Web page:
Online Meetings

July 15, 2009

Why travel for meetings when simple technologies make it possible to have all of your meetings in your office (or, heck, in your living room)?

For those of you who love slogging through traffic to make meetings or, worse, using our bus, er, I mean air transport system to sit face to face with business colleagues, this column is not for you.

However, if you (like me) are not fond of the sometimes daunting inefficiencies of in-person meetings, you should consider making the transition to online meetings. They are a wonderful and surprisingly effective alternative to the traditional face-to-face gathering.

Online meetings typically involve a combination of phone conferencing (which allows multiple people from multiple locations to share a line) and a Web meeting. The Web meeting allows a presenter to share a presentation on his laptop with all the meeting attendees.

So, if you have tight schedule (as most of you do), but still want to participate in a local hospital planning session, you simply call into the conference number, click on an e-mail invitation to the Web meeting, and voila! It is as good as being there.

Well … almost as good. As any psychologist will tell you, there is a tremendous amount of information communicated non-verbally within a meeting. Online meetings can’t communicate the rich body language that occurs anytime people interact.

However, online meetings definitely sharpen your acuity to audio cues - the unspoken messages inherent in a speaker’s intonation and emphasis. As someone that has done hundreds of online meetings in support of my consulting business, I can personally testify that they are incredibly effective, while being an amazing time saver.

Who, what, when, how?

How do online meetings work? First, someone has to “host” a meeting. This means that an individual or company has licensed Web-meeting software (the two most common applications are LiveMeeting by Microsoft and WebEx by Citrix). Using the software, the presenter sets up a meeting and sends an e-mail invitation out to participants. The attendees click on the invitation and are “taken” to the meeting, which is hosted on the Internet.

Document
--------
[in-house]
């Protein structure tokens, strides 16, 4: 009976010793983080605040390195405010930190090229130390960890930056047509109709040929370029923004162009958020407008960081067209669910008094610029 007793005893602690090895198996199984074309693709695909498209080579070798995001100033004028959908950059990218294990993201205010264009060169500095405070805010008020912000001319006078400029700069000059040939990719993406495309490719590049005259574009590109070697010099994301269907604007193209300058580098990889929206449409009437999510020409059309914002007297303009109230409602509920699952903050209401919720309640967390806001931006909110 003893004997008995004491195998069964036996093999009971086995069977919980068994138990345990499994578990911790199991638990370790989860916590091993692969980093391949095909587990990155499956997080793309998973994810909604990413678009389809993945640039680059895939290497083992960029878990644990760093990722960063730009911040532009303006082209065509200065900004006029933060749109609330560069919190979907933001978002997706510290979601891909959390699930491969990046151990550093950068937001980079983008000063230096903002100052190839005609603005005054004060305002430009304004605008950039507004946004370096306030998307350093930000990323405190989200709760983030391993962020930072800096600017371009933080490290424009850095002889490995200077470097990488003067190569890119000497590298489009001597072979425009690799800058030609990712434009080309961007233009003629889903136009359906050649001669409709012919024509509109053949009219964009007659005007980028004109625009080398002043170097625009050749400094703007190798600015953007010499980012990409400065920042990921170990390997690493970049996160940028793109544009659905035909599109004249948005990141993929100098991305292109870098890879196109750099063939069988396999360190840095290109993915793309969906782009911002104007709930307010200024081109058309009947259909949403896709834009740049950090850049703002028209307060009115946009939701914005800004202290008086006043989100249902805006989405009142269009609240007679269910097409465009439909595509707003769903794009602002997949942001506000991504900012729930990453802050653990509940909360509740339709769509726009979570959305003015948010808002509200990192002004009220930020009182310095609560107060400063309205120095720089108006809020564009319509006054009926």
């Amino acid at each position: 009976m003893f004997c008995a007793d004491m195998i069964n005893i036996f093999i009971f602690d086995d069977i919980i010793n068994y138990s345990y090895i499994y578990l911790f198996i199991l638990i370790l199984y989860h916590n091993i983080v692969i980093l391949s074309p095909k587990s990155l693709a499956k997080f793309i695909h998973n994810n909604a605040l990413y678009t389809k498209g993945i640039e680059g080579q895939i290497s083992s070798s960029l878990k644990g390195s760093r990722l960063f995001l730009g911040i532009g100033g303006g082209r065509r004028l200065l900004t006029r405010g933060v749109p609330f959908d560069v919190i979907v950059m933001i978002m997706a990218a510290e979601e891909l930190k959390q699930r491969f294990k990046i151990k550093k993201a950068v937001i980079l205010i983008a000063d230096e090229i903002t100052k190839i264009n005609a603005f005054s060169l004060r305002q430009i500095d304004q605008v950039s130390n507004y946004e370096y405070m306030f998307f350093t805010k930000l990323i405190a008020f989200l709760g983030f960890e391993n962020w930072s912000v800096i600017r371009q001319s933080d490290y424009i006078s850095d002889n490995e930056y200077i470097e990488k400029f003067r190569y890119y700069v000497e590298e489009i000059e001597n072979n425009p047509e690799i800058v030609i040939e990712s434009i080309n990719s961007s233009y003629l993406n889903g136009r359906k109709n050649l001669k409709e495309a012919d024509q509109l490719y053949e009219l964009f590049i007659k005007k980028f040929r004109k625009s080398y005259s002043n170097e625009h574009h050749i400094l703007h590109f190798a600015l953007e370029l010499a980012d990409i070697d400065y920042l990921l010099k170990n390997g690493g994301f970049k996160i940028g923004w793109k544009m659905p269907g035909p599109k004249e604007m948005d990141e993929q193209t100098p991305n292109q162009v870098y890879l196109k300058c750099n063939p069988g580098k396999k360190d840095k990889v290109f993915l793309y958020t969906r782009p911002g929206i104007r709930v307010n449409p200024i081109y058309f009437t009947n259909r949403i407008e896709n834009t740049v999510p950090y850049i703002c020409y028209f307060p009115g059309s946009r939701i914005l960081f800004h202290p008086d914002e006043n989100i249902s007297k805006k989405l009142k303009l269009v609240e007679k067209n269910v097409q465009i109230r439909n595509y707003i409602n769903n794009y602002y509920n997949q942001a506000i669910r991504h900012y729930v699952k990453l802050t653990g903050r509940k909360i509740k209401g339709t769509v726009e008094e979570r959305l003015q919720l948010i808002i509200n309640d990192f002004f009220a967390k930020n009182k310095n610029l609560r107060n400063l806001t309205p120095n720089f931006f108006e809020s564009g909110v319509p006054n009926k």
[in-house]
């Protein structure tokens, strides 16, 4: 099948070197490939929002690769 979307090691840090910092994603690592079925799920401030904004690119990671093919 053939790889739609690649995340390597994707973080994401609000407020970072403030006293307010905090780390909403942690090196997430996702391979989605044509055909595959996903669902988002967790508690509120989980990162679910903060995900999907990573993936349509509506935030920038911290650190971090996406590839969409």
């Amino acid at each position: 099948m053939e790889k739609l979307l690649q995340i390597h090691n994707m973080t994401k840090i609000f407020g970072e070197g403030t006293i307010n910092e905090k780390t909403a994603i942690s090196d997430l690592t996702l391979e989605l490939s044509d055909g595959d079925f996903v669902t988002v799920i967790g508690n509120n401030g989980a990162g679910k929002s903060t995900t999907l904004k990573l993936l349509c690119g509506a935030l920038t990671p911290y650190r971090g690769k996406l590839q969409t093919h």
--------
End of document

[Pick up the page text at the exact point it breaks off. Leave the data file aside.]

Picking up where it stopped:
In most cases you will also be given a separate conference number, which you call using your standard cell phone or landline. Some Web meeting services will allow you to use your computer for audio communication, but in my experience that is still fairly infrequent.

Web meetings do require that you have broadband access to the Internet. You may also have to download a small Web meeting applet. Assuming that you have a reasonably up-to-date computer (i.e. within the last five years), you should be able to log on without a problem.

Why they rock

Web meetings are great for your standard Power Point presentations and are particularly good for EMR or other software presentations; as well as attending educational webinars from the comfort of your home or office (the latter is an excellent way to earn CME credits).

Moreover, they allow you to virtually convene a large group - .i.e. your practice administrator, a partner that is traveling, a nurse working from home - with a simple e-mail invitation. Compare this with the logistics of an in-person meeting and you can quickly grasp the time saving advantage of virtual meetings.

Additionally, for meetings that require multiple presentations, the Web-meeting software allows presenters to pass the control of the meeting to another attendee who can then present material from their PC.

Finally: Online meetings are by far the best way to attend required meetings that may have only partial relevance to you, for the simple reason that no one can see you. That gives you the freedom to multitask (e-mail and minor family negotiations are my two favorites) without appearing inattentive.

Will online meetings ever completely replace the time-honored face to face?

No. Humans love the quasi-physical contact of an in-person meeting. But virtual meetings, by the sheer force of their convenience, are definitely here to stay.

Bruce Kleaveland is president of Kleaveland Consulting, a management consulting firm focused on healthcare IT. He can be reached via

This article originally appeared in the July/August 2009 issue of Physicians Practice.